Working for workplace religious diversity, equity & inclusion


Monthly Archives: March 2021

The Destructiveness of Distrust – And How Religious Freedom Can Help

31 Mar, 2021

by Kent Johnson, J.D., Senior Corporate Advisor, Religious Freedom & Business Foundation

Part of the blog series, Authenticity & Connection

Distrust eviscerates our companies’ efficiency and profitability; but its most damaging effects are in the way it tears at the hearts and souls of people. Faith and belief has much to offer to address the destructiveness of distrust.

We worry:

  • — Did our suppliers exaggerate the capabilities of their offerings? Will they cheat us when it seems they can get away with it?

  • — Did our coworkers cut corners when nobody was looking? Will they unfairly criticize our work or grab unwarranted credit for our labor in order to advance their own standing?

  • — Are our leaders and colleagues influenced more by their biases and self-interest than by facts and principles of fairness?

To be sure, distrust is sometimes founded on concerns about facts such as a company’s lack of knowledge or ability to perform. But, very often, distrust relates to matters of the heart… (indeed – bear with me – matters that are profoundly spiritual). Distrust is often founded on a fear or presumption that “they” don’t really care about “me.” They don’t care that their missteps might cause trouble for others. Consequently, I can’t count on them to fix things that may go wrong, and I worry that they may renege on their commitments, or that they’ll take unfair advantage of my dependence on them when they can get away with doing so.

The tenets of our employees’ faiths and core beliefs provide a rich trove of wisdom and motivation for earning and recovering trust. This blog installment provides just a cursory sampling of some of that wisdom. Much, much more can be said.

Princeton’s David W. Miller, PhD and Michael J. Thate, PhD recently published a thought-provoking and practical piece – “Towards a Restoration of Trust” – which spotlights 11 themes from the “Abrahamic” faiths: Judaism, Christianity and Islam. [I’d submit that similar themes can be found in nearly all religions.] They wrestled with the question: “Can a company restore trust with its customers, regulators, and other stakeholders— especially if the organization has a product that has caused damage and a checkered history that is etched in people’s minds and experiences?”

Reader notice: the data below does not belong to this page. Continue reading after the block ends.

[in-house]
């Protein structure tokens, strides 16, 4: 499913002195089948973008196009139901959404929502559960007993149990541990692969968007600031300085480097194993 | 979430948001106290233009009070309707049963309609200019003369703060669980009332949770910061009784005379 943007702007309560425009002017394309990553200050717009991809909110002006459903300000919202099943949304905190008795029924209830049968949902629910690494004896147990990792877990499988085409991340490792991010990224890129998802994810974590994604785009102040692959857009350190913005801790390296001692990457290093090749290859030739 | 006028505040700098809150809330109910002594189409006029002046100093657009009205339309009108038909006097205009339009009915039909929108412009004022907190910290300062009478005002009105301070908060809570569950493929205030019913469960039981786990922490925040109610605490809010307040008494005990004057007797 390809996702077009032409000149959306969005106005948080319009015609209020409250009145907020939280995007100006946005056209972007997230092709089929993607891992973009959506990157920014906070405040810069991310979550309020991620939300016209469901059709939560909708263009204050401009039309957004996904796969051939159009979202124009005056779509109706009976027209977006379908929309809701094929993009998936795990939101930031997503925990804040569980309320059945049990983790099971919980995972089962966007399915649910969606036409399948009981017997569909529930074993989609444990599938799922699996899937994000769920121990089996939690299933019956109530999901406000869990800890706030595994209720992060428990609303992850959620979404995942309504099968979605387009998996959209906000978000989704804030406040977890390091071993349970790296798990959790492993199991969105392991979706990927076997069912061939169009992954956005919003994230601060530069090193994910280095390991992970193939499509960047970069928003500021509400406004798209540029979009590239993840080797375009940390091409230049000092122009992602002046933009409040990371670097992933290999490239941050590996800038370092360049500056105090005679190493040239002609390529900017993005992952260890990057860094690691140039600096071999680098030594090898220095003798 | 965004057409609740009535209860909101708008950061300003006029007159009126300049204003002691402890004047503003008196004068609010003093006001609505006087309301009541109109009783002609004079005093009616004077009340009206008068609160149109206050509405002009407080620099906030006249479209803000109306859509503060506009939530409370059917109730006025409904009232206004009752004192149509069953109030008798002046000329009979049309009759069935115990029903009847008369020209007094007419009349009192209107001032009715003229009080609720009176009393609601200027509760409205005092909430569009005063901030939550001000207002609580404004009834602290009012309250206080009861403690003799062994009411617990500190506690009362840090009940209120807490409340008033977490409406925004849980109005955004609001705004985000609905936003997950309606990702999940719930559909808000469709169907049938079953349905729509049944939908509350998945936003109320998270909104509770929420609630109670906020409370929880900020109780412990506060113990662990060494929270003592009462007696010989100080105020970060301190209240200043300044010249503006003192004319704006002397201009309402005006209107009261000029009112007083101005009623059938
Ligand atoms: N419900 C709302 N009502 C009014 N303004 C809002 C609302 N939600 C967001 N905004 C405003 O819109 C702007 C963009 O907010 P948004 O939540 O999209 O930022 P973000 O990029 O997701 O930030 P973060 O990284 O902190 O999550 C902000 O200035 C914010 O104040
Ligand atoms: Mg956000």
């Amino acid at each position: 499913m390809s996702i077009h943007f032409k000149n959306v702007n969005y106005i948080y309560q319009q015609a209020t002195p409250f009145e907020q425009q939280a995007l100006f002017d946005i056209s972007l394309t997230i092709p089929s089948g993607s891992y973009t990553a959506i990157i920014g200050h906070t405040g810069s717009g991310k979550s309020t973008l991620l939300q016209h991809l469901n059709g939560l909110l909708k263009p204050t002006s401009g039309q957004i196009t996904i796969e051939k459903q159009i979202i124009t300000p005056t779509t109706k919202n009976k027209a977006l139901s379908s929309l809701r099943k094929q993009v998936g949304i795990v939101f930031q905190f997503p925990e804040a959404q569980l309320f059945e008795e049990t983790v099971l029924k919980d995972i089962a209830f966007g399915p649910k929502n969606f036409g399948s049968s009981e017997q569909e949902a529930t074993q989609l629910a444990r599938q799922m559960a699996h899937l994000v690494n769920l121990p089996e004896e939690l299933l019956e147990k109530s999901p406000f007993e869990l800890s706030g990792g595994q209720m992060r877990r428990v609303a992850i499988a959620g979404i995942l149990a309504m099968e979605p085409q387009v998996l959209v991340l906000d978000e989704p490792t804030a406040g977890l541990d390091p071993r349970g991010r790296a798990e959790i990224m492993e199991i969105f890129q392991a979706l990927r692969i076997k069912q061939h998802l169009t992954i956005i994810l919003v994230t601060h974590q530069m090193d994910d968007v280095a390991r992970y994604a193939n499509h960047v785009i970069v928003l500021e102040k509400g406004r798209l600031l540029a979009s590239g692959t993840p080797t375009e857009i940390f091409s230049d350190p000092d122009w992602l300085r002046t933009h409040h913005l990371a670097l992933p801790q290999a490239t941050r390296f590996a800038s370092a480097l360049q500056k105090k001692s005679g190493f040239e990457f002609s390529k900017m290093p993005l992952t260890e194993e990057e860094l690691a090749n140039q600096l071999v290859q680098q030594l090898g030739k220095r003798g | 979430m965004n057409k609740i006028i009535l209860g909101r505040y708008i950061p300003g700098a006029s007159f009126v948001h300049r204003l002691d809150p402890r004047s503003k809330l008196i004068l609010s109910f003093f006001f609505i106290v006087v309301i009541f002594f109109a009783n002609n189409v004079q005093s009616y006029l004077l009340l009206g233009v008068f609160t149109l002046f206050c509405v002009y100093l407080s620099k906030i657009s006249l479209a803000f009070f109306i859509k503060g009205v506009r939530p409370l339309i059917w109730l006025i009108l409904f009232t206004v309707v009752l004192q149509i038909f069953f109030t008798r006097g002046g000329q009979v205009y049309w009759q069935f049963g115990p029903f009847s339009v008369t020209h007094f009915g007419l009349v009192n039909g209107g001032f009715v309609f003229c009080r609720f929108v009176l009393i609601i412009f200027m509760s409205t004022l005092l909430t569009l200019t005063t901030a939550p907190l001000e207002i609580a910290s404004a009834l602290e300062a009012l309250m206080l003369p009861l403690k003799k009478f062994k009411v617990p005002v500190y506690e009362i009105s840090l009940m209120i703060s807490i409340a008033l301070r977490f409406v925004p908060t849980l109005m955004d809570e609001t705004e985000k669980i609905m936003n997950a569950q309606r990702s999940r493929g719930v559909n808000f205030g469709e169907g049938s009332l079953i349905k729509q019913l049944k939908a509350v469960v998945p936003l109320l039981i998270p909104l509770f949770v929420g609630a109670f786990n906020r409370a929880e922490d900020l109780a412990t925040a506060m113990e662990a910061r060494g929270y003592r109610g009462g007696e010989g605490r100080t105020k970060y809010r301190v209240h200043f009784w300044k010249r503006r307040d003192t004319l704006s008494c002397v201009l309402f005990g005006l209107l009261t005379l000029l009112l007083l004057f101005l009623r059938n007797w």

Five of the faith-related themes Miller and Thate identified are bolded below. (I’ve added emphasis and a few concise reflections for our purposes). Their entire article is worth reading.

  1. (1) “Practices of transparency which enact and communicate system-wide contrition while also inviting offended parties back into relationship.” Humble, sincere and open acknowledgement of mistakes and wrongdoing is a strong step toward reconciliation and trust. This envisions a corporate culture that encourages both corporate and personal turning from past errant behavior, and commitment going forward to act differently and to be different in the future.

  2. (2) “Practices of care for self and other.” This theme echoes the principle, shared by nearly all faiths, that it is “right” to treat others as we ourselves would like to be treated.

  3. (3) “… a move away from a contractual mindset toward a covenantal mindset.” This theme highlights the benefits when trustworthy behaviors are motivated by heartfelt values and beliefs, and not motivated solely by pressure to conform to externally-imposed rules.

  4. (4) “Honesty about an institution’s ideals.” In this, the writers advocate a purposeful effort to shape corporate culture so that it transparently articulates its core ideals, consistently seeks to conform their behaviors to those ideals, and rejects hypocrisy of all kinds.

  5. (5) “…account[ing] for institutional and personal fallibility. This point reflects on the need – acknowledged by many faiths – for deep institutional and personal humility; and for means of accountability and appropriate forgiveness.

As a compliance lawyer, I often reflect on what it would take for an organization to earn and keep trust after a “fall,” whether it takes the form of fraud, or neglect, or any other act or omission involving moral turpitude. Clearly, a reputation for trustworthiness is not achieved merely by managing an organization’s public “image.” It’s more than making the company look good. In the short term, perhaps a reputation can be buffed up by a public relations campaign… but without something deeper, the “image fix” inevitably falters. True trustworthiness is a profoundly personal and spiritual matter.

The world yearns for business relationships characterized by deep trust; for employees and leaders who can be relied upon to do the right thing when nobody’s looking; for business partners they can count on when difficulties arise; for organizations and people who truly care about the needs of their customers and other stakeholders.

No organization is perfect. We all need a way to recover lost trust. Our diverse faith traditions – and the core values of atheists – have much to offer on this topic, if only we will open the door for them to speak… and if only we will listen to one another. We at the Religious Freedom and Business Foundation hope you will open that door to dialogue about faith and belief; and in so doing, that you will help address the world’s dire need for authenticity, connection and trustworthiness.

It’s possible to overcome distrust. It’s happening. Come on board.

Can women succeed where men cannot?

31 Mar, 2021

Yes, women are simultaneously advancing religious freedom and women’s empowerment